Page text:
I'm posting to ask for your help as I process what happened over the last month.
I had my first asthma hospital admission this month - which came out of the blue. After being in hospital 2 days I deteriorated and had a life- threatening attack. It was taking so much energy to breathe, and I was so tired and tiring quickly. I stopped being able to speak or keep my eyes open. I knew from about 2 hours before that I was getting sick fast, but I struggled to get hold of a nurse or doctor, and when they did come, for them to be clued in enough to realise how sick I was (I was struggling to be able to reach the buzzer or to speak a word). I was terrified that I wasn't going to get help on time. I felt like I was going to run out of strength to breathe pretty quickly, and it suddenly dawned on me that I might not pull through. By the time the senior doctor came I could no longer move, speak or open my eyes.. I could still think & hear what was going on around me. i was so relieved to have someone there who recognised that I was sick and knew what they were doing. She said she might call intensive care, and then I could hear her on the phone to them 10 minutes later. I could hear the voice of a new doctor telling me she was from Intnsive care and that they had come to look at me, and that if I didn't get better they might take me to intensive care to put me to sleep and breathe for me. By that point, It seemed like the fear had disappeared with my strength and as I became more drowsy, I became more peaceful. Luckily I responded to the drips and back to back nebs and pulled through without needing intensive care - for which I am very grateful. Although as I gradually came round the fear of realising how sick I was returned - especially as the nurses/doctors went back to seeing other patients & it took a further 8 hours ago before the breathing eased enough to have a 15 minute break before nebs - and I was scared to go to sleep incase I slept too long & the gap between nebs was too much - - that I might get drastically worse again.
I know that a lot of people here will have had different 'near-death' experiences - and that many of them wiill have involved comIng a lot closer to death than I came that day, or could have been a lot more traumatic - I apologise for calling my experience a 'near-death' experience if it makes anyone feel I've used the term too lightly.
I guess I have used it because of the effects it's had on me- a realisation of the fragility of life - of mine and others & of how that changes my perspective on problems and priorities. how I don't want to miss one ounce of the lesson of that perspective - and how I'm scared I'll just forget it.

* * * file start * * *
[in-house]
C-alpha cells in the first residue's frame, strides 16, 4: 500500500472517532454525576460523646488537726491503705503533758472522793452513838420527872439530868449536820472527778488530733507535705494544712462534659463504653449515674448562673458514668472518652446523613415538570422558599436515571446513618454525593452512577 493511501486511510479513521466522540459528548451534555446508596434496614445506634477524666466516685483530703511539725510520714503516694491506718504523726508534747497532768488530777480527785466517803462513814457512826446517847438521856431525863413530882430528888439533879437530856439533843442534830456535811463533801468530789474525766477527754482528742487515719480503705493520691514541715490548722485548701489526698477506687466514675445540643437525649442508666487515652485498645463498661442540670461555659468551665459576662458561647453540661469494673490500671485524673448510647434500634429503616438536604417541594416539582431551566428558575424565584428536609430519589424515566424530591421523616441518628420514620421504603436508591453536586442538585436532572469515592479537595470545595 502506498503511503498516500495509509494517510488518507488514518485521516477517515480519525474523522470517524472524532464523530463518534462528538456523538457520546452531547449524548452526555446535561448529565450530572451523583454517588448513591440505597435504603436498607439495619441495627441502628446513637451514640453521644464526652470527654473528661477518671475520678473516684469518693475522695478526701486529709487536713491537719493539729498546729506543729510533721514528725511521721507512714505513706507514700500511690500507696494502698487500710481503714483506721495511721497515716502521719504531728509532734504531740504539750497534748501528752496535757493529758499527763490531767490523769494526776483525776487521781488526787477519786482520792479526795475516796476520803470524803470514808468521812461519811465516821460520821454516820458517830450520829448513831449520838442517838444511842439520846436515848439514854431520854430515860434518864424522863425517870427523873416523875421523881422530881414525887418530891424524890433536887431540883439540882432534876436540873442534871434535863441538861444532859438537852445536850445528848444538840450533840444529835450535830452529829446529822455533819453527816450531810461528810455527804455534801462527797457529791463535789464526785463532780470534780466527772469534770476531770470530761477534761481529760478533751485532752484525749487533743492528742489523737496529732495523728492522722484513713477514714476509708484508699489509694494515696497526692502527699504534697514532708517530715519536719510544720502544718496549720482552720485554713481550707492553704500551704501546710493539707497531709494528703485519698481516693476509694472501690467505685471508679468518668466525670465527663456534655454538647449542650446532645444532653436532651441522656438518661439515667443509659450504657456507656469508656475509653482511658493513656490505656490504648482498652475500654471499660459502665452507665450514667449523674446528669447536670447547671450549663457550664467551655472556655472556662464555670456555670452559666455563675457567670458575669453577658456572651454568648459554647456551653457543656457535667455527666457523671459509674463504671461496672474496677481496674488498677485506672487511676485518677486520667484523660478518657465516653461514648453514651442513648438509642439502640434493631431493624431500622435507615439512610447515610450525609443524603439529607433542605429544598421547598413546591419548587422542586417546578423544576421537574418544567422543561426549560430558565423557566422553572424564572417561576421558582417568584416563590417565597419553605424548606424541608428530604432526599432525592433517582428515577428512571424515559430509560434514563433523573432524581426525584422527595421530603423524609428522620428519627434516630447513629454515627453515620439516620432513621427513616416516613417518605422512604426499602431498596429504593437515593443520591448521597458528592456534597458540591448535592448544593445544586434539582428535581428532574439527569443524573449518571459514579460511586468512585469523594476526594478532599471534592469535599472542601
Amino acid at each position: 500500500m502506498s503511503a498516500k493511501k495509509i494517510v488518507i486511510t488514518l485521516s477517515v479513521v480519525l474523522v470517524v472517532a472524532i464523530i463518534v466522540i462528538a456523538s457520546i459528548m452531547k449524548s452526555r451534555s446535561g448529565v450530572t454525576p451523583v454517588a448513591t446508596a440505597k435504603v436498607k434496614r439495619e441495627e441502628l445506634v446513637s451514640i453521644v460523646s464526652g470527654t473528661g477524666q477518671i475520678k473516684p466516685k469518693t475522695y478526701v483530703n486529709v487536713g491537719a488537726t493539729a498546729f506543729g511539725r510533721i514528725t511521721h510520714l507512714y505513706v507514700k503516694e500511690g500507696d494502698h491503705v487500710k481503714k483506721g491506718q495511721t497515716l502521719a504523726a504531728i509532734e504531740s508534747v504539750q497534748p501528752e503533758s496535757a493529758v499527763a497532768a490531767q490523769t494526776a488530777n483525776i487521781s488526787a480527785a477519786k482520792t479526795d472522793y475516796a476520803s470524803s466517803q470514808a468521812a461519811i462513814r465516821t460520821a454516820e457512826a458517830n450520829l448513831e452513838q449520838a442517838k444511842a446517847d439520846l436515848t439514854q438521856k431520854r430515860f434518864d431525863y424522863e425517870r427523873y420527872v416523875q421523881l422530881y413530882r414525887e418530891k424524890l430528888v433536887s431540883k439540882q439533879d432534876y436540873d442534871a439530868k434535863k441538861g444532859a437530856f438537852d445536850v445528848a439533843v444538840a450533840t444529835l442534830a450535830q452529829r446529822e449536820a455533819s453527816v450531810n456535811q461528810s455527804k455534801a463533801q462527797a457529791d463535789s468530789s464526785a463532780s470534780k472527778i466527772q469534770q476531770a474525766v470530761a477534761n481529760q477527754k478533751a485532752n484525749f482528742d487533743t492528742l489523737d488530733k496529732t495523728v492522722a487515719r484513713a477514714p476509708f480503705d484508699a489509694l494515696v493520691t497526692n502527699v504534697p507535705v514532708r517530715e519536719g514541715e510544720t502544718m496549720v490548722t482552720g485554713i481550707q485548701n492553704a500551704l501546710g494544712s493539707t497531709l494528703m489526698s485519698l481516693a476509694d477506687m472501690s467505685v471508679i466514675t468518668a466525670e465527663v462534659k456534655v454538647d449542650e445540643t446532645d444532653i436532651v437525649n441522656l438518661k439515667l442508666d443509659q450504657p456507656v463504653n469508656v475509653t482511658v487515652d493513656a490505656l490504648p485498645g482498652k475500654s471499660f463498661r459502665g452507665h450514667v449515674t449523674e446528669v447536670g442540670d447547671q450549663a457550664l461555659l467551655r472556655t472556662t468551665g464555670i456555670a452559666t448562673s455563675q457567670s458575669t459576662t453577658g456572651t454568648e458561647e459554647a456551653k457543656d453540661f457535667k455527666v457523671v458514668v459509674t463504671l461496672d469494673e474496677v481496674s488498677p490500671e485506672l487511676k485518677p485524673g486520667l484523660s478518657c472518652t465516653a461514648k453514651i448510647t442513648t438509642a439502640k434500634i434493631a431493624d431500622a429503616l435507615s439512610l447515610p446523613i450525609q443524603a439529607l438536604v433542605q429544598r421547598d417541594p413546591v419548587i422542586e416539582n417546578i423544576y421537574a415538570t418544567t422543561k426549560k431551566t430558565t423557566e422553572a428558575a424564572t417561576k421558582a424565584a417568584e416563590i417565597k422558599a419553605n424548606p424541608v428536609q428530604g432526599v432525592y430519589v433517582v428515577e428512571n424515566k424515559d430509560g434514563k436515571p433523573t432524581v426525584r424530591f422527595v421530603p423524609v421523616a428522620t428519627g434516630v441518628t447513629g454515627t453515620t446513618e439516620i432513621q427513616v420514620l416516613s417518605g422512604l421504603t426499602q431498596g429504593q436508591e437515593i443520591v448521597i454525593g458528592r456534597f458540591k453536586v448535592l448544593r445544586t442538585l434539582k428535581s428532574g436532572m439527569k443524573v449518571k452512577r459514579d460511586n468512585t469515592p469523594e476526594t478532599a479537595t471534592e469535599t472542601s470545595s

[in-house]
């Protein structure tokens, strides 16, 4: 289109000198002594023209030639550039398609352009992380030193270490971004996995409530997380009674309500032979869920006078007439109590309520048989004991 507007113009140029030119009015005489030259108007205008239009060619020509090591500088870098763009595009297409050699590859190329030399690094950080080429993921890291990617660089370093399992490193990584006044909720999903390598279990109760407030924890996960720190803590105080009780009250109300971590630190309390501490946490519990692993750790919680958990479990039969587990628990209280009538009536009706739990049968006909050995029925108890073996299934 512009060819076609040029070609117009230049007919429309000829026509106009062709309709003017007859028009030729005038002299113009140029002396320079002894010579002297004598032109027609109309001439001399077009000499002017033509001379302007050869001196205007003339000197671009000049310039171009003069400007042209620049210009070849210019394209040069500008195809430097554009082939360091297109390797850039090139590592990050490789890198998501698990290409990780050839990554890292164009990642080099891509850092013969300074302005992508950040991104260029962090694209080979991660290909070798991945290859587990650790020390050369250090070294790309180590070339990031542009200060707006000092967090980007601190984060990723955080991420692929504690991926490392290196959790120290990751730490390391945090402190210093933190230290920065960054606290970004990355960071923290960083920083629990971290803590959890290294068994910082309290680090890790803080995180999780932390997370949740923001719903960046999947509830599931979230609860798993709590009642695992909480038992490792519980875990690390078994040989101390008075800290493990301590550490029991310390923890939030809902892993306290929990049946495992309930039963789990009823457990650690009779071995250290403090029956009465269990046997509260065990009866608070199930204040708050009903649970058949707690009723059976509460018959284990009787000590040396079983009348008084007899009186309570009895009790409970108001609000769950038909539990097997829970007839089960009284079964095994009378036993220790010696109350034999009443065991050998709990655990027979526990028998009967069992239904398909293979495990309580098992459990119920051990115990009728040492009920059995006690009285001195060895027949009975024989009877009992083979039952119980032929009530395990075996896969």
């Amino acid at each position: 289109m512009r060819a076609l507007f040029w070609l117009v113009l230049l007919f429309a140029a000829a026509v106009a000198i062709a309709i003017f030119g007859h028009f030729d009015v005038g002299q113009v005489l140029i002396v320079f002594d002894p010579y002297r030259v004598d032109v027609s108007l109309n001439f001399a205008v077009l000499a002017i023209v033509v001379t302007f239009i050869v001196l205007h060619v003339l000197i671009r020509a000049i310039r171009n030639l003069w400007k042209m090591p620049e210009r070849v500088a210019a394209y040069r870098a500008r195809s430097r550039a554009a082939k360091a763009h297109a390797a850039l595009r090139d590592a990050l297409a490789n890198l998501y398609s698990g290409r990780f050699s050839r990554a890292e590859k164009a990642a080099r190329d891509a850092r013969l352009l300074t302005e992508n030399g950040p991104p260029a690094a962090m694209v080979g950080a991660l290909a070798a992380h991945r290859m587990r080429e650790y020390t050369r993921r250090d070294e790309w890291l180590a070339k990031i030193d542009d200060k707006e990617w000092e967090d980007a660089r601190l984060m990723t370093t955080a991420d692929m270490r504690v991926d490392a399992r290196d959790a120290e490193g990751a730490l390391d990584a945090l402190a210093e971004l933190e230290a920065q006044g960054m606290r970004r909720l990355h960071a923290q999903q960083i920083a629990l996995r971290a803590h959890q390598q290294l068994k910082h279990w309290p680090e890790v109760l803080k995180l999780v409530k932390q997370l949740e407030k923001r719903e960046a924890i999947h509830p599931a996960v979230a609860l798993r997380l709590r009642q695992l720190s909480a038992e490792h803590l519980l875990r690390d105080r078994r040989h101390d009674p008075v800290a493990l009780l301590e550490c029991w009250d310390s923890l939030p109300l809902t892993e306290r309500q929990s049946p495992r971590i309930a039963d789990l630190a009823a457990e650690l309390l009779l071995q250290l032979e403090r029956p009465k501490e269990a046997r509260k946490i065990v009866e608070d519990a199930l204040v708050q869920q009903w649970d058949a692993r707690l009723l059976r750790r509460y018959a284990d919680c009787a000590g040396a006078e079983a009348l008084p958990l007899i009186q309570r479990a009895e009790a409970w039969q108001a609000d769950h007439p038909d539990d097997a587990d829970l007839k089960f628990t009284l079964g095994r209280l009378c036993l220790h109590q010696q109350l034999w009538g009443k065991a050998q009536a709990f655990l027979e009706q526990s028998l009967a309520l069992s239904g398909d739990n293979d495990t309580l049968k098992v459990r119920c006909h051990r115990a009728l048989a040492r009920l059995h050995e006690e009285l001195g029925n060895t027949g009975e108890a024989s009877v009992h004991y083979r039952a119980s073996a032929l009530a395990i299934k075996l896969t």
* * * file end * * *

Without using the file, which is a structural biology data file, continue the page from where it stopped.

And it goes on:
In the first few days, I kept having flash backs (and still do). It feels in part like it wasn't real. I also keep thinking of few of the staff who looked after me that day - one of the doctors - who realised how sick I was and got the emergency treatment sorted, the critical care nurses who started my treatment and kept an eye on me overnight in case I needed intensive care, and the ward nurse who looked after me that night and made me feel safe when I was so scared. Especially the first few days - it was like I really wanted to see them and talk to them. Has anyone else experienced that?
Does anyone have any advice for after an experience like that?
Also - a bit of a personal question - but for anyone who has experienced respiratory arrest - can you remember what it felt like? (I guess I'm wondering if the feeling I had that I was about to run out of energy to keep breathing was or wasn't a sign that I was about to potentially stop breathing)
Is there anyone else who is a healthcare professional and had an experience like that? I'm a doctor -- which probably didn't help with the fear when I realised how sick I was and what should be happening, but which didnt for a couple of very long hours. I think it still scares me - both for myself if I get sick again, but also for others, that lives which could be saved could me missed because of understaffing/ not doing observations properly/ taking action on observations properly/ calling doctors or seniors quickly enough.
Thank you so much in advance to anyone who replies - I really appreciate you sharing